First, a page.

Image by Diego via Unsplash

The world is falling apart at the seams.
White supremacists work to usher in a new regime,
infecting Blacks and Hispanics, deporting our dreams,
while people stand in lines for soup, rice, and beans. 

Protests and murals and speeches get seen,
trampled by law enforcement boots on the scene. 
More stick time and MRAPS intervene,
while Black police sweep the streets clean. 

Prisons locked down, punished with quarantine.
More healthy people get COVID-19.
Incarcerated people caught between
rehabilitation, riots, and cell latrines. 

The issue is people don’t see all of humanity
as worthy of their time and scrutiny, 
so while minorities slave in prison factories,
the rich receive gratitude for their mastery.

Yet they wear masks, their cotton cross hatchery
of fearmongering and terrorism, gradually
corroding minds with fears of replacing statues. See — 
to make laws that oppress and infect accurately. 
Vanishing the marginalized and scheming,
attacking revolutionaries, citing insanity,
using firearms and face masks, vanity,
weaving pain and suffering tapestries…

Disclaimer: The views in this article are those of the author. Prison Journalism Project has verified the writer’s identity and basic facts such as the names of institutions mentioned.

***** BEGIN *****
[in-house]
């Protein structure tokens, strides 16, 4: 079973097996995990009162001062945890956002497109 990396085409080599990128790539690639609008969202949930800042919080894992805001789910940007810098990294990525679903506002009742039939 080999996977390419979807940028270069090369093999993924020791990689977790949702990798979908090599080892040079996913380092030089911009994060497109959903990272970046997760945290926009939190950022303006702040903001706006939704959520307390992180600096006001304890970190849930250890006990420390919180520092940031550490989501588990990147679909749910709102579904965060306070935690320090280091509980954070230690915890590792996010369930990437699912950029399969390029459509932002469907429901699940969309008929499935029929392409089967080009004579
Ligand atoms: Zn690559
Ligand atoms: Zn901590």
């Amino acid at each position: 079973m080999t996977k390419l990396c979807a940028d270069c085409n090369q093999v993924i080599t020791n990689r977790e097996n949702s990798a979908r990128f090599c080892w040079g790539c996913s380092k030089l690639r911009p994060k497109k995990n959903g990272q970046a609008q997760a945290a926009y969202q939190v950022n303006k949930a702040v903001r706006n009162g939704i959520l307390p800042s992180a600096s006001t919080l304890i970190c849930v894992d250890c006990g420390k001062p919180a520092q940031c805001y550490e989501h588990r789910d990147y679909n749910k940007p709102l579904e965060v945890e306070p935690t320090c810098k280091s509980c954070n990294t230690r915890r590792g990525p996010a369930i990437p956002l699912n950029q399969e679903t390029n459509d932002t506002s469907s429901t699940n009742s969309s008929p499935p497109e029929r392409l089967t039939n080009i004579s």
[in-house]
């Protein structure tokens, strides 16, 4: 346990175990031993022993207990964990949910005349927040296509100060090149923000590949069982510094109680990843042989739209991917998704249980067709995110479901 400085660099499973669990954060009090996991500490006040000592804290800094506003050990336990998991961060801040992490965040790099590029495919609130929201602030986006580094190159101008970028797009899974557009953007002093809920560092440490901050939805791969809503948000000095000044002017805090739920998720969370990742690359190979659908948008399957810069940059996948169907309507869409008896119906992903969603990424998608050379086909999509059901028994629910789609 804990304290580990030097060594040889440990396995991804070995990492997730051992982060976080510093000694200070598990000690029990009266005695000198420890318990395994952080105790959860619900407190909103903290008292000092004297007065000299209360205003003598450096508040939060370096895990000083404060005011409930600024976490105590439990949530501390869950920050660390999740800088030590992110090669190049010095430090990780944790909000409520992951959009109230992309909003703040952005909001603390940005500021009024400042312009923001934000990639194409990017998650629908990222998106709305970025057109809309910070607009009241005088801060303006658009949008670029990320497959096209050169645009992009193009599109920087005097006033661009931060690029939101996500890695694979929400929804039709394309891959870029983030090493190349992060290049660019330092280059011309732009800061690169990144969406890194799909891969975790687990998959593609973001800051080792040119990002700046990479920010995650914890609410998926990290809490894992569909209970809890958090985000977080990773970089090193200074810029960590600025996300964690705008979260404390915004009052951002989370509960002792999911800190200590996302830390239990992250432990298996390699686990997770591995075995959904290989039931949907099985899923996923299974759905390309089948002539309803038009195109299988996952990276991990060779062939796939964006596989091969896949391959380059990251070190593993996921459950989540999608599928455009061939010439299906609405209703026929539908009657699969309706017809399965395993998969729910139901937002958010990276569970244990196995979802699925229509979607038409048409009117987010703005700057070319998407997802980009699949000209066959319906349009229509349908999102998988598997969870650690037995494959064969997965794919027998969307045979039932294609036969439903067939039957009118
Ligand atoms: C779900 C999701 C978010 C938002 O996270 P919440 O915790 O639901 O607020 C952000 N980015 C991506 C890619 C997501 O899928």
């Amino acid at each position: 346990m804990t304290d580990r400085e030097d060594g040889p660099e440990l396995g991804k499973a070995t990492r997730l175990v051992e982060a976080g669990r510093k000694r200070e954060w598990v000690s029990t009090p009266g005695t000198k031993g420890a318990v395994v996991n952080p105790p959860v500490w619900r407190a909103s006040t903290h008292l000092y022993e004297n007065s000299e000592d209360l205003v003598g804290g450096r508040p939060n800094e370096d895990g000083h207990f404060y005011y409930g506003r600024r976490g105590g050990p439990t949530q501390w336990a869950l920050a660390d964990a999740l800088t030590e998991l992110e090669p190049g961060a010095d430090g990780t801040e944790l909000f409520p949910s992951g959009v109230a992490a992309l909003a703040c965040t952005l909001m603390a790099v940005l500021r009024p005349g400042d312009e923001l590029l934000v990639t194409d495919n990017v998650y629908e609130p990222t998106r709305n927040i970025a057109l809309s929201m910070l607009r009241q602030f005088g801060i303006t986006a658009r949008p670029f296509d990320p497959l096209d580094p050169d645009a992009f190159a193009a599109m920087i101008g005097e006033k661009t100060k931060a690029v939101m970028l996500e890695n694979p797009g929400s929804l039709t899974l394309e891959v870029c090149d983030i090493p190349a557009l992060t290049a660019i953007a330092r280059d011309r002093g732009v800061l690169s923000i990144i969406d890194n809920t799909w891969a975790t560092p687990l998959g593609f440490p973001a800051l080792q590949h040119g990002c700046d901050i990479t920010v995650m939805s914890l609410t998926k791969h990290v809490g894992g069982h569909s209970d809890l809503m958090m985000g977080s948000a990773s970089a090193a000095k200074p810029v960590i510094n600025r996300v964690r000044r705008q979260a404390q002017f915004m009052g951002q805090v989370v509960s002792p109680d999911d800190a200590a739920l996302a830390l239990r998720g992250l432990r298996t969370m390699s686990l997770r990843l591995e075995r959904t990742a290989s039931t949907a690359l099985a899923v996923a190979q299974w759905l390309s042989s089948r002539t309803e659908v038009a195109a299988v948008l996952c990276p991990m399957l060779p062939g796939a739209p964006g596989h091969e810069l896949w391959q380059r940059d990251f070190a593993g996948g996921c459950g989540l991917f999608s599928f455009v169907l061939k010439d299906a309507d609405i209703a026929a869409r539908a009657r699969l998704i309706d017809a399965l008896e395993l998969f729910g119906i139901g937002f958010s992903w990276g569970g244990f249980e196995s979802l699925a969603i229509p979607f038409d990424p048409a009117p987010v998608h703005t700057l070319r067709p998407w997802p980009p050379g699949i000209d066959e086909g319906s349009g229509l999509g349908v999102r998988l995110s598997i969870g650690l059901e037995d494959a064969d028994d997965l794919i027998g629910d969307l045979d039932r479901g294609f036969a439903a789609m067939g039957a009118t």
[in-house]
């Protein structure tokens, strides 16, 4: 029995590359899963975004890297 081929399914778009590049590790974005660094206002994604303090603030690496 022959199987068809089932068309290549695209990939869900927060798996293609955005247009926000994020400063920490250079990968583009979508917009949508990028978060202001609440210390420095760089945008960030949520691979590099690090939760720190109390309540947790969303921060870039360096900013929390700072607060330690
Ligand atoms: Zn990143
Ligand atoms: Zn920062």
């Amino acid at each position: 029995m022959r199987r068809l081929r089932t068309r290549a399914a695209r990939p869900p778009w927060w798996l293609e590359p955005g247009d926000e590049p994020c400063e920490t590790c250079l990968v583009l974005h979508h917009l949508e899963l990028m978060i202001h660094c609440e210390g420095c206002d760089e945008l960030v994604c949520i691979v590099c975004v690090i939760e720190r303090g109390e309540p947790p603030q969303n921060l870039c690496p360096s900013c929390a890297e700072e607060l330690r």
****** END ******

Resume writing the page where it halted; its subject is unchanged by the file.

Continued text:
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Mesro Dhu Rafa'a

George Coles-El, better known as Mesro Dhu Rafa’a, is a contributing poet for Prison Journalism Project, who is also a writer and graffiti artist. When Mesro is not tutoring GED students and writing, he enjoys role-playing games such as “Dungeons and Dragons” and “Magic, The Gathering,” and writing science fiction and fantasy stories. During this pandemic, Mesro has completed an anthology of writings called Unsung Hero. Mesro Dhu Rafa’a is a pseudonym, which means “stand with the sun, master of the ascendants.” He is incarcerated at San Quentin State Prison in California.